Braun trying to put past in rearview mirror
Coming off 65-game suspension, Brewers slugger focusing on task at hand
PHOENIX -- Ryan Braun said it was just another spring at-bat, a brick in the wall. Nothing more. If you're inclined to see something larger, to make it some symbolic turning of the page, you'll have to go it alone.
"Whether it's been four months or six months, it always feels like it's been awhile," Braun said. "It'll take a little while before I feel like I'm comfortable again at the plate."
Still, for an opening game in Spring Training, it was a sweet moment for a player who will have his every breath scrutinized this season after serving a 65-game suspension for performance-enhancing substances at the end of last season.
For the first time since July 21, Braun stepped into the batter's box as the Brewers and Athletics opened the exhibition season against one another on Thursday afternoon. It was a home game for the A's, but there were fans of both teams scattered about.
Braun predictably received a nice mixture of boos and cheers, with a few insults tossed in. Nothing new there.
"I was encouraged by the amount of support I got," Braun said later. "I appreciate that. But again, my only focus is on preparing for the season. I try not to think about or concern myself with things that are out of my control."
Now a word about those taunts. Players deal with 'em all the time. High-profile players. Regular guys, too.
"When you've played a lot of games at Wrigley Field, you're not going to hear many things you haven't heard before," teammate Rickie Weeks said.
Yeah, there's that.
"I've dealt with it in the past," Braun said. "I've never gone to play in St. Louis or Chicago or Philadelphia and had them root for me. I've never experienced them not yelling at me."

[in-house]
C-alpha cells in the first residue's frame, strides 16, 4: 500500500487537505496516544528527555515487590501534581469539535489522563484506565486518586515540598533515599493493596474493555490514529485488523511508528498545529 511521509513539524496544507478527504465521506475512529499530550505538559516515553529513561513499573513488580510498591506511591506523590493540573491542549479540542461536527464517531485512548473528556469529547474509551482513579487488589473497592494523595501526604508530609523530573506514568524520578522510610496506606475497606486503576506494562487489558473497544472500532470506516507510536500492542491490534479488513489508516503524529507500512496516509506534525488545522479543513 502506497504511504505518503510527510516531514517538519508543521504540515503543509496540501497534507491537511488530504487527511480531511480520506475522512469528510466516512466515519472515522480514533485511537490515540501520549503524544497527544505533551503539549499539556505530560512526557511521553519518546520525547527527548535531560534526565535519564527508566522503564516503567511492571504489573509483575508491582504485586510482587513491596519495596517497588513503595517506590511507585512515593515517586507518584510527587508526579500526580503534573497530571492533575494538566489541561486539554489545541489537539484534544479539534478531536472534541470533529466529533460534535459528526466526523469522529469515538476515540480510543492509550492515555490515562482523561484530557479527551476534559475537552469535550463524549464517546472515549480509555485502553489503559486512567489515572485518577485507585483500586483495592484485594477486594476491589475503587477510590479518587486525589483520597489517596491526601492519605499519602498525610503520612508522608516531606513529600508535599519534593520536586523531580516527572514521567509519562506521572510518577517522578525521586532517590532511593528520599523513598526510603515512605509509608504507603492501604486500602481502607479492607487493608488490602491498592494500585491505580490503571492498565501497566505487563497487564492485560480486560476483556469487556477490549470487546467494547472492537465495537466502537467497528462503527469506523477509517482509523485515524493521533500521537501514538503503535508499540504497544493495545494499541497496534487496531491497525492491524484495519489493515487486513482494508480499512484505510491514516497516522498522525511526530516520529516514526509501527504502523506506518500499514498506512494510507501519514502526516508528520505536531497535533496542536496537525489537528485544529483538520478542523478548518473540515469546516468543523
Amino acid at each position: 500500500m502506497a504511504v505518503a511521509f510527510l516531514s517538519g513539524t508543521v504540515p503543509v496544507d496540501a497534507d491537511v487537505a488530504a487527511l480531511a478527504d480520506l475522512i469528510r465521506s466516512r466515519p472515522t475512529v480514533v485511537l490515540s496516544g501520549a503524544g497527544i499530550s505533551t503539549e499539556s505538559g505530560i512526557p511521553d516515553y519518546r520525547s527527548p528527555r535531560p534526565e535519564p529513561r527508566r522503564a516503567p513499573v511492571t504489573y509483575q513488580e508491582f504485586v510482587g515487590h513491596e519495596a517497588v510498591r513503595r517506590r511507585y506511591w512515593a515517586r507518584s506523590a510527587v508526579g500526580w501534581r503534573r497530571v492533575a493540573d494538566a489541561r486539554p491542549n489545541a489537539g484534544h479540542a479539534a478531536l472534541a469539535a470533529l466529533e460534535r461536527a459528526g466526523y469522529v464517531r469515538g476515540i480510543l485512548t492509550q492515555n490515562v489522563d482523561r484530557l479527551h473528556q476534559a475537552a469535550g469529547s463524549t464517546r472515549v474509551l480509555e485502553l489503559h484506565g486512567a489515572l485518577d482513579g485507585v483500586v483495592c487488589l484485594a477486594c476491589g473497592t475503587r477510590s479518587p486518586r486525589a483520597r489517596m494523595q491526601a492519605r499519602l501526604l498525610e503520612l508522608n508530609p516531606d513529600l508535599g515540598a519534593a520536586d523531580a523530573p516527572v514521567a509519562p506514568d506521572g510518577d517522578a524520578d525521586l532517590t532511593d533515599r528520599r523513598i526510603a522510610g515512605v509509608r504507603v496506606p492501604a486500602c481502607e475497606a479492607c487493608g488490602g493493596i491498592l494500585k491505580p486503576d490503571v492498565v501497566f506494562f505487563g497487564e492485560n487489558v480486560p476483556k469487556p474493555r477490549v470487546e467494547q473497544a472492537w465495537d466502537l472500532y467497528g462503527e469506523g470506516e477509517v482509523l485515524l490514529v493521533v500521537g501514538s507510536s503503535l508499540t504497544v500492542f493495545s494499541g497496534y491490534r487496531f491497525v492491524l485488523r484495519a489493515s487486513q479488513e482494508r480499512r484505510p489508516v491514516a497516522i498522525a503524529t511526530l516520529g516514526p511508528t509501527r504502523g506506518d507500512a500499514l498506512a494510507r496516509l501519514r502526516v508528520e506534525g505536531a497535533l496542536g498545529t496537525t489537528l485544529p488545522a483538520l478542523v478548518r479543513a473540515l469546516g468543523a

There is a difference this time.
"They have some new things to yell at me about," Braun said, "but I think it's the same thing when good players come to our ballpark. I've never heard our fans cheer for Albert Pujols or Joey Votto or any of those guys. I don't worry about those things."
Braun responded to the crowd the only way he can respond, the only way he can begin to get on with the remainder of his career and start to put the other stuff in his rearview mirror.
That's what Braun did in the first inning when he turned a pitch from A's starter Tommy Milone into a towering home run to left. That quickly, Braun gave them something else to talk about.
"It's still the first day of Spring Training," Braun said. "I'd rather hit the ball hard than strike out. Results in Spring Training are basically irrelevant. It's trying to see pitches and get comfortable in the batter's box and get used to playing again."
Braun knows there'll be people who wonder how good a player he can still be if he's clean. Braun said he has zero doubt he can still produce at a high level. And what could make it even more fun is that the Brewers have a chance to contend, and if Braun stays healthy and is productive and the club catches a break or two, this could be a fun baseball summer in Milwaukee.